Hiroaki Yura’s CIA Inc., was supposed to deliver Project Phoenix to backers back in spring of 2015. The original Kickstarter campaign, which garnered more than $1 million, exploded onto the scene back in 2013, and has since managed to fail to deliver anything to backers since then. Some backers have been requesting refunds over the years, with some renewed interest in getting refunds after one backer posted up a survey looking to gauge interests in possible legal actions against CIA Inc.
Project Phoenix backer Sterling Treadwell posted up the survey back in June of 2019, explaining…
“[…] I have previously posted on here looking for a reply or some kind of response from CIA,Inc about the state of things and clarification. They have, from what I have seen, not responded to me, or anyone else posting on the update and the main comment section.
“A Project Creator is not required to grant a Backer’s request for a refund unless the Project Creator is unable or unwilling to fulfill the reward.”
So far CIA Inc., has failed to fulfill the rewards of the Kickstarter and the $1 million has gone kaput. The only thing that the team had to show for the money was a vertical slice demo from December 14th, 2014 showcasing ten minutes of alpha gameplay.
The last update from the Project Phoenix YouTube channel was a livestream on March 7th, 2015 offering an update on the project and a Q&A session.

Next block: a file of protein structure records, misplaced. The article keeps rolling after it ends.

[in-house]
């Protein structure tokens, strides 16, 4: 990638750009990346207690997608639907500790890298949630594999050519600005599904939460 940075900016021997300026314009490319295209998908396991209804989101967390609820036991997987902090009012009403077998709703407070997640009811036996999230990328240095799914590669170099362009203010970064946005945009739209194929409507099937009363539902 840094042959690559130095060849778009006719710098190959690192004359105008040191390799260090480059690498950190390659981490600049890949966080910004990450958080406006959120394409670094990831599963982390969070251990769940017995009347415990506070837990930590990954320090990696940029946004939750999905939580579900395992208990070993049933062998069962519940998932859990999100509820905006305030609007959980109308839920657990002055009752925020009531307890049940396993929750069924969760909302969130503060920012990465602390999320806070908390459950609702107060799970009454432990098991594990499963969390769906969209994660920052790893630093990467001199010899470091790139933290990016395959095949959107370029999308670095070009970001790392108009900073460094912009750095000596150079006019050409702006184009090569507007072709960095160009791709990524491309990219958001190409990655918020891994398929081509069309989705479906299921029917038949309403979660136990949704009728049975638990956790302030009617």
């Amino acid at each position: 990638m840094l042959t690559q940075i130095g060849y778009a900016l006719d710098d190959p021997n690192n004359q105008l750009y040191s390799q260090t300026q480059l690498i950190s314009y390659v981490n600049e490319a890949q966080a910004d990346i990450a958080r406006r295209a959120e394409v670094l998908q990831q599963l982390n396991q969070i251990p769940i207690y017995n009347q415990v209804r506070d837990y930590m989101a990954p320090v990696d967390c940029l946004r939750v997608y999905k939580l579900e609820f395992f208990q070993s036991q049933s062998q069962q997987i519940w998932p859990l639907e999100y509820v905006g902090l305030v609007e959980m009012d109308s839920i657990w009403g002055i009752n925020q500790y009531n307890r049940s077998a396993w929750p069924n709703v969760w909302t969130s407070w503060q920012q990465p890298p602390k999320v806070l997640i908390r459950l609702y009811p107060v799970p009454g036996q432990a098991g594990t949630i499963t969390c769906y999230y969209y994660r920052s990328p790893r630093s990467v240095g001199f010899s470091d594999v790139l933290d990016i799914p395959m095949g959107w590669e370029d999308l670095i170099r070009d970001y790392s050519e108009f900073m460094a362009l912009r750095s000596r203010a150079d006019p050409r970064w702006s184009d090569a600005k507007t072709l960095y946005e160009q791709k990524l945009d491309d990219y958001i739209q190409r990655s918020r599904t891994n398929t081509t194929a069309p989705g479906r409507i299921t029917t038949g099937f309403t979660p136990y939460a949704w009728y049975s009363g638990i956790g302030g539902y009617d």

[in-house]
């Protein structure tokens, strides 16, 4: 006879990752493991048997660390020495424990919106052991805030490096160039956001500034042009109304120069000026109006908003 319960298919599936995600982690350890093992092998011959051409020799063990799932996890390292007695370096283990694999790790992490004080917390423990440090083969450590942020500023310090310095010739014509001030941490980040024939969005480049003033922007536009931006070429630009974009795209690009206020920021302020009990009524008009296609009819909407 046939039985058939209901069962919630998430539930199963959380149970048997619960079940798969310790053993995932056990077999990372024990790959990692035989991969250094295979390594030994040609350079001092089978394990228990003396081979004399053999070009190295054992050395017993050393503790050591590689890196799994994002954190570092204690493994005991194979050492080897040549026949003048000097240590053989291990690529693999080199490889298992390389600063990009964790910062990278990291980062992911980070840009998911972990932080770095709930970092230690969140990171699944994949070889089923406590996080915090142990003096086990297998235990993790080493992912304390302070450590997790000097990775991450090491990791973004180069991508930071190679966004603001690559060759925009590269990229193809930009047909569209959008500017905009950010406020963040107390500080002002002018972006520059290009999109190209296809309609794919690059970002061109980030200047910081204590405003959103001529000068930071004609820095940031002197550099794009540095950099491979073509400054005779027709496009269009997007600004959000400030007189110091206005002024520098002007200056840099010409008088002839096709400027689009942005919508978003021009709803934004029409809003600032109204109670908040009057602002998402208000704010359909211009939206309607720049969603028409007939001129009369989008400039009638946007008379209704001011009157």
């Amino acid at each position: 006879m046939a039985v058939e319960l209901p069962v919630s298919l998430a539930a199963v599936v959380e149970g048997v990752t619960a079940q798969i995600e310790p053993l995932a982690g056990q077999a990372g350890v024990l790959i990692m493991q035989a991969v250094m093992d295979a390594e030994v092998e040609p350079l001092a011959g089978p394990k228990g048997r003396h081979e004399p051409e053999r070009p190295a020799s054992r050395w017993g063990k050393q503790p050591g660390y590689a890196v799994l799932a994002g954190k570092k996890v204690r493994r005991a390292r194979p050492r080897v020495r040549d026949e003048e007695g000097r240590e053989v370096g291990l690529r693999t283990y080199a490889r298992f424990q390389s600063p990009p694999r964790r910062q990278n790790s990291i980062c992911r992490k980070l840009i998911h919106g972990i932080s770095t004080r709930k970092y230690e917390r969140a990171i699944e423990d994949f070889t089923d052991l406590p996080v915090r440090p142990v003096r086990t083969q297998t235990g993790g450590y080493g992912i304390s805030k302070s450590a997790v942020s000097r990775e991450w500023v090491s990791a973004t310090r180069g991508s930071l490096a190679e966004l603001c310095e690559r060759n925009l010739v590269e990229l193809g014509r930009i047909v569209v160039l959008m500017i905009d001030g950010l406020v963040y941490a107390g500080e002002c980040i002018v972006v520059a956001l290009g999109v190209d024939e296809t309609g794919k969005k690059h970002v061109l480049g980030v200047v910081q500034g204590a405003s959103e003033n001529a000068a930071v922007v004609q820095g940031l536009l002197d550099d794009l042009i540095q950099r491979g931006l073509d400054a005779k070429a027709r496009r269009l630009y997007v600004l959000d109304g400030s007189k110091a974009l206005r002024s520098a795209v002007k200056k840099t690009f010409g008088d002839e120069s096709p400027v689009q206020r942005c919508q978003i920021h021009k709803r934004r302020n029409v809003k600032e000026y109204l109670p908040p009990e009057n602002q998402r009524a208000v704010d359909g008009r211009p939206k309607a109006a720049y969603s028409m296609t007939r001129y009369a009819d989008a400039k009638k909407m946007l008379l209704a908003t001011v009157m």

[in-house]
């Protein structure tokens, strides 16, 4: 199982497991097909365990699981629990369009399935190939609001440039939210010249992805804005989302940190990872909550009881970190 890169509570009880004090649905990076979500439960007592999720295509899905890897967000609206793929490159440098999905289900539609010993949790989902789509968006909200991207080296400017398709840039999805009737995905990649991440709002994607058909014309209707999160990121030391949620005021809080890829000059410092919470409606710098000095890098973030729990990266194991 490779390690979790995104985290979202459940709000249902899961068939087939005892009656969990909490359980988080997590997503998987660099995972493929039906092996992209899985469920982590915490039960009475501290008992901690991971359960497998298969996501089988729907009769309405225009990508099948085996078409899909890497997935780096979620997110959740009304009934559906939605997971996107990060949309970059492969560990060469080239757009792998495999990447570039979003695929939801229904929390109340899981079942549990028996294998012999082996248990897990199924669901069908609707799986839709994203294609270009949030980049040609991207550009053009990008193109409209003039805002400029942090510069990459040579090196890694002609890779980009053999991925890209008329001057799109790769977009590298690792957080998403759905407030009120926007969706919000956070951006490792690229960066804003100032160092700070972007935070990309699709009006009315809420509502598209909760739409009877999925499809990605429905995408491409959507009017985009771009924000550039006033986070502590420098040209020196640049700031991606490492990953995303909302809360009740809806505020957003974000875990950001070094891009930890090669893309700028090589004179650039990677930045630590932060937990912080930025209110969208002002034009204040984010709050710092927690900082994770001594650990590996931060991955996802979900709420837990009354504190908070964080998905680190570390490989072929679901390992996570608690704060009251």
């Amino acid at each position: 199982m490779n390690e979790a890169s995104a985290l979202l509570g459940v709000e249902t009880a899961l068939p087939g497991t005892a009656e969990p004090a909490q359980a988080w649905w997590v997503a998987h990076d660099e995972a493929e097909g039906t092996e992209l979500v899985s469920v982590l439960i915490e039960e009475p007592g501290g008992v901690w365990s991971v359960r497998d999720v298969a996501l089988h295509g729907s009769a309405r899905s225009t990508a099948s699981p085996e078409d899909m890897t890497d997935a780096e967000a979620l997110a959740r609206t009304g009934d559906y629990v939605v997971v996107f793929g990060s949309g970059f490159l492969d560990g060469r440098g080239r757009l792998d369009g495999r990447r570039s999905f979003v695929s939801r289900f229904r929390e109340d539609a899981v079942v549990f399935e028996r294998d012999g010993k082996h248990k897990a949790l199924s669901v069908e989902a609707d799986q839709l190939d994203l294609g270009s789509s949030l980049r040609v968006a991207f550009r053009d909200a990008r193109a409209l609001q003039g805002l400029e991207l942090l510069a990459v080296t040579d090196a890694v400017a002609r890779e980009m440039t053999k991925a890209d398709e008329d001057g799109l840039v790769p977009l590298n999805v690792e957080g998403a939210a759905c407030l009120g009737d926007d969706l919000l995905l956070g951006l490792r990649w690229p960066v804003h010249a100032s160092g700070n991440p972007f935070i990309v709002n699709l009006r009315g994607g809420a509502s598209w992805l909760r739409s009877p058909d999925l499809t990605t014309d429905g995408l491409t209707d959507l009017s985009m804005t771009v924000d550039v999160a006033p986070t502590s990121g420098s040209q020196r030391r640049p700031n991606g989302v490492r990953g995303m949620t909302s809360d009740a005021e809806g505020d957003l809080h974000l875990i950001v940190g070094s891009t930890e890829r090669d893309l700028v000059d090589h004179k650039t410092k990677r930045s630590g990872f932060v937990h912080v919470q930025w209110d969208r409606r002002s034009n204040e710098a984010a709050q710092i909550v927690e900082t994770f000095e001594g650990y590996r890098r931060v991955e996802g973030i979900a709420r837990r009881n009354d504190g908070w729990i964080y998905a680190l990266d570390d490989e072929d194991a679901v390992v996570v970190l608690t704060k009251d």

Since then the YouTube channel for the game hasn’t been updated.
It turns out that CIA Inc’s Hiroaki Yura moved over to development studio Area 35 and began working on Tiny Metal for home consoles and PC. In an interview with Siliconera back on December 11th, 2017 he told the outlet that they would have to move 150,000 units of Tiny Metal to make enough money to begin work on Project Phoenix again.
Previous to that Siliconera had published an article about how two years into development CIA Inc., still didn’t have a programmer for Project Phoenix, so it was no surprise that two years later development hadn’t progressed any further.
Cliqist also highlighted the developers’ failure to deliver what was promised during the crowdfunding campaign, but nothing came of it.
In fact, back on March 26th, 2019, Twinfinite published an article based around an update from Hiroaki Yura claiming that they would be building the tools to create a development pipeline for Project Phoenix, and that they would be hiring artists to redo the concept art, writing in the Kickstarter update…
“We’re currently cultivating the programming team, but before we’re able to fully recommit to Project Phoenix, we’re working on titles independent of this project. Since we currently only have a small team, we will slowly work to increase its size and capability. They will be working on other projects to develop the tools, systems, and pipelines needed to proceed with Project Phoenix.
“Until then, we will begin doing what we can by reworking concept art, as our original designs have aged somewhat. […]”
That was the last update on the project, and since then some of the 15,802 backers have asked for refunds, which have gone ignored by CIA Inc.
Other Kickstarters that squandered the funds or ran off with the money without delivering what was promised were reported to the Federal Trade Commission. The Doom That Came To Atlantic City creator, Erik Chevalier, was fined $111,793 by the FTC for defrauding backers. So it’s not like there’s no recourse here.
If you backed Project Phoenix and feel the FTC needs to get involved, you can do so by filing a complaint using the FTC complaint form.
(Thanks for the news tip Doug)